Monday night, the Utah Jazz beat the Sacramento Kings. While the game going into overtime was surprising, perhaps the biggest surprise was seeing Alec Burks playing point guard down the stretch.
Burks is a shooting guard from Colorado that really does have enormous potential. He has a natural shooting stroke and a Paul Millsap-like ability to get to the rim and finish.
Watching Burks play and seeing those flashes of brilliance excites a lot of Jazz fans about the potential of this kid, and rightly so. At 6’6″ and 202 lbs., Burks could blossom into a legitimate threat at the point.
But what’s it going to take for that to happen? While he scored 14 points Monday night against Sacramento, I wasn’t terribly impressed with his ball handling – he had 4 assists and 4 turnovers. While point guards always have higher assist to turnover ratios than their teammates, a 1:1 ratio isn’t that great. Jose Calderon leads the NBA in that category, with an assist to turnover ratio of 4.48:1. That’s very impressive, besting even Chris Paul. Interestingly enough, Earl Watson ranks number five in the NBA in this category, notching an assist to turnover ratio of 3.41:1. However, Watson sees limited minutes with the Jazz and has only dished 133 dimes to his teammates, as opposed to the league-leading 448 assists New Orleans guard Greivis Vasquez has notched. If Watson saw as many minutes as some of his point guard counterparts, his assist to turnover ratio would likely be much lower than it is currently.
So does this mean that Burks needs to raise his assist to turnover ratio for me to take him seriously as a point guard in this league? Well, that’s part of it, but Burks hasn’t seen enough time at the point to prove his worth as a ball handler. The game against Sacramento (he played a career high 31:14 Monday night) isn’t a fair measuring stick for Burks. Even though he turned in a solid performance, that’s only one game against a very bad Kings team.
The main thing I’m trying to get at is that getting caught up in a solid night from a young guard isn’t going to do anyone any good. Burks is still new to the Association, and he’s trying to figure out his role in the NBA. If Burks wants to be a point guard in this league, he needs to build on that good game and turn it into a string of good games.
There’s a few things Burks can do to improve his game. First and foremost, Burks can improve his court vision. Monday night, there were more than a few instances where Burks ended up caught on the wing dribbling, waiting on his teammates to come to him. In situations like that, Burks needs to realize where the defensive pressure is coming from and get rid of the ball quicker. As soon as a player starts a cut towards the basket, or comes up top to set a pick, Burks needs to be aware of that movement and already making the decision on where to pass the ball. Good point guards know when to hold the ball and wait for a play to develop, and when to get rid of the rock as fast as possible. This is a skill that comes over time, and by no means do I expect Burks to turn into a Rajon Rondo-style point guard by season’s end. If Burks can focus on truly running an offense, his game will vastly improve.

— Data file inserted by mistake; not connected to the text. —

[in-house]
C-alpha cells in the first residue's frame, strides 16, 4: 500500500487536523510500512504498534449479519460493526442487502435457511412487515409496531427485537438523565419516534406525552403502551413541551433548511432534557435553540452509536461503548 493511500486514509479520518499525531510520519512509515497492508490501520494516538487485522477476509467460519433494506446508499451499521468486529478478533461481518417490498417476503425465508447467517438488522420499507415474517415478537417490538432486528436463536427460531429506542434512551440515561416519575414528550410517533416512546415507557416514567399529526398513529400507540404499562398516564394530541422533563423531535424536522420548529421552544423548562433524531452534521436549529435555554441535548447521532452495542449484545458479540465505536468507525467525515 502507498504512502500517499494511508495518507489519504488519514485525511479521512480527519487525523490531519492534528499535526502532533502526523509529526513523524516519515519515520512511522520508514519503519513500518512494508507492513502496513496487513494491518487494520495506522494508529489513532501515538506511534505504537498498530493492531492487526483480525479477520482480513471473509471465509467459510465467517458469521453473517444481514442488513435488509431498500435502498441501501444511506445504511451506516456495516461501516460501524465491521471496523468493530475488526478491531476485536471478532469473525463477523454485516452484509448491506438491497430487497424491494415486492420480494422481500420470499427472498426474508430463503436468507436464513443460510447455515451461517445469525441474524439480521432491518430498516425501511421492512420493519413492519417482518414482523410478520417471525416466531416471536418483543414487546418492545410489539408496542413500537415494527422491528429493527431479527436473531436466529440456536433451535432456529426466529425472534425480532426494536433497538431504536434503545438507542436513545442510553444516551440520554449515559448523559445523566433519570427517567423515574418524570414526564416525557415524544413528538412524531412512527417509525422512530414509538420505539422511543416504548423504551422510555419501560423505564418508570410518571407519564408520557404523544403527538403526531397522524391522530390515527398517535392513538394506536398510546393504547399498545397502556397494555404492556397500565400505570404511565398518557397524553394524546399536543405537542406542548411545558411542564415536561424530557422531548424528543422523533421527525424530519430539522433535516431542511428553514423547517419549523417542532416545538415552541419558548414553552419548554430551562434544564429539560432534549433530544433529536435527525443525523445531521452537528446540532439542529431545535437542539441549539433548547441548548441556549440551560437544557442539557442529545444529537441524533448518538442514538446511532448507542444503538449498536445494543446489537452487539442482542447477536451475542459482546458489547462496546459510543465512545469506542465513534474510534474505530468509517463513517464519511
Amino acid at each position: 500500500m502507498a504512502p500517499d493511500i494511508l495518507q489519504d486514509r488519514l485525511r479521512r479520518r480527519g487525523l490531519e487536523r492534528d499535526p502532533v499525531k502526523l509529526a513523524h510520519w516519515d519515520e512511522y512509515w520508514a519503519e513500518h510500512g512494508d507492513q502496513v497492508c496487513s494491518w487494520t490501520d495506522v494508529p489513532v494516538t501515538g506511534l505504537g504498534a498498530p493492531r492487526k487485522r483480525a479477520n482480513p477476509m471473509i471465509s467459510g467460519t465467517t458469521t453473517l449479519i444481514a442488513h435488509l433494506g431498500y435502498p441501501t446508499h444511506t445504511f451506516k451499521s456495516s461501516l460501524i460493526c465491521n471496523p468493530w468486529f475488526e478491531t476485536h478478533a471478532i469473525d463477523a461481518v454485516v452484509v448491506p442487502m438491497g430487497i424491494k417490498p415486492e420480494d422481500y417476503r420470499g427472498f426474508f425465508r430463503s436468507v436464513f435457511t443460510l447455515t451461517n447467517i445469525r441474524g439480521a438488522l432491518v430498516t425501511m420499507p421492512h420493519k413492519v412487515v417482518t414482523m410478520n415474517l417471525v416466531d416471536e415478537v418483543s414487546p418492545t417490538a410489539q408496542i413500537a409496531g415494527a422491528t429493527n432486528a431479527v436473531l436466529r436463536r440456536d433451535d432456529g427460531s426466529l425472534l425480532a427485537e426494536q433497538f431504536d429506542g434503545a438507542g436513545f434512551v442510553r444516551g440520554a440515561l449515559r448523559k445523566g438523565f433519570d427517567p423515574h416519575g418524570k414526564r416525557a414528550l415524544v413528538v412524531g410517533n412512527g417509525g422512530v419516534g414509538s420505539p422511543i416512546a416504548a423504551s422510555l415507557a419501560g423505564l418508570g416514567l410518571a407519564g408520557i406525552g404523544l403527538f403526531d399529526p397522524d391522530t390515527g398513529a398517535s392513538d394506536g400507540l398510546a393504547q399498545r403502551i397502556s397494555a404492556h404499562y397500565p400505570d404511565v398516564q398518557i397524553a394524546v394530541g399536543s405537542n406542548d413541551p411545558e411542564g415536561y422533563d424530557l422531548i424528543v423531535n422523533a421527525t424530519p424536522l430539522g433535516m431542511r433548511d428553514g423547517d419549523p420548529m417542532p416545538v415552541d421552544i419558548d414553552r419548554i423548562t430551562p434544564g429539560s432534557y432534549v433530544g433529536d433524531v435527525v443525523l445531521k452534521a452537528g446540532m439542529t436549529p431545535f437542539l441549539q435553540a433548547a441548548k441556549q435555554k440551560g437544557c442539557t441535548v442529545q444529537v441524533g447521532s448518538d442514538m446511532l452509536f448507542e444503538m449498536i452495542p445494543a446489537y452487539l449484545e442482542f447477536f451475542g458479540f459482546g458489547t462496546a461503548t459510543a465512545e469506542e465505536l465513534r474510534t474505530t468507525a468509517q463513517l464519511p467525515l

Another aspect of the game Burks can focus on is knowing when to shoot the ball. While point guards have morphed into more than just an offensive facilitator over the last decade in the NBA, there are plenty of point guards that shoot too much. Think of how many times Russell Westbrook has been called out for taking a game winning shot, instead of setting up a play for his teammate Kevin Durant. Westbrook has an impressive shooting touch, but when he’s playing the point his main job should be to set up his offense and get the best shot possible. If that shot happens to be his own, then all the more power to him. However, more often than not someone else will be open with a better look at the basket.
Burks sometimes falls prey to the Westbrook curse, because he has a great knack for finishing around the rim. If Burks makes one nice shot or circus layup, he’ll often try to do the same thing the next time he gets the ball, instead of taking stock of the game around him and then making a decision based on what he sees. While Burks does have the talent to make a lot of the shots he takes, there’s usually someone else open for a better, easier shot. This is another skill that takes time to learn, but in his limited playing time this season, Burks has learned to be smarter with the ball.
If Burks can focus on these two aspects of his game, I think he could turn into an absolutely potent weapon at the point guard spot. He’s very quick off the dribble, and he towers over most other point guards. Defensively, he’s shown good ability as well. But this is just my opinion. What’s yours? Do you think Burks has what it takes to be a point guard in the NBA?
Spencer is a senior at Payson High School who loves fishing almost as much as basketball. He hopes to break into the sports writing business and make a living watching a game. You can find him on Twitter @Spencer_Durrant.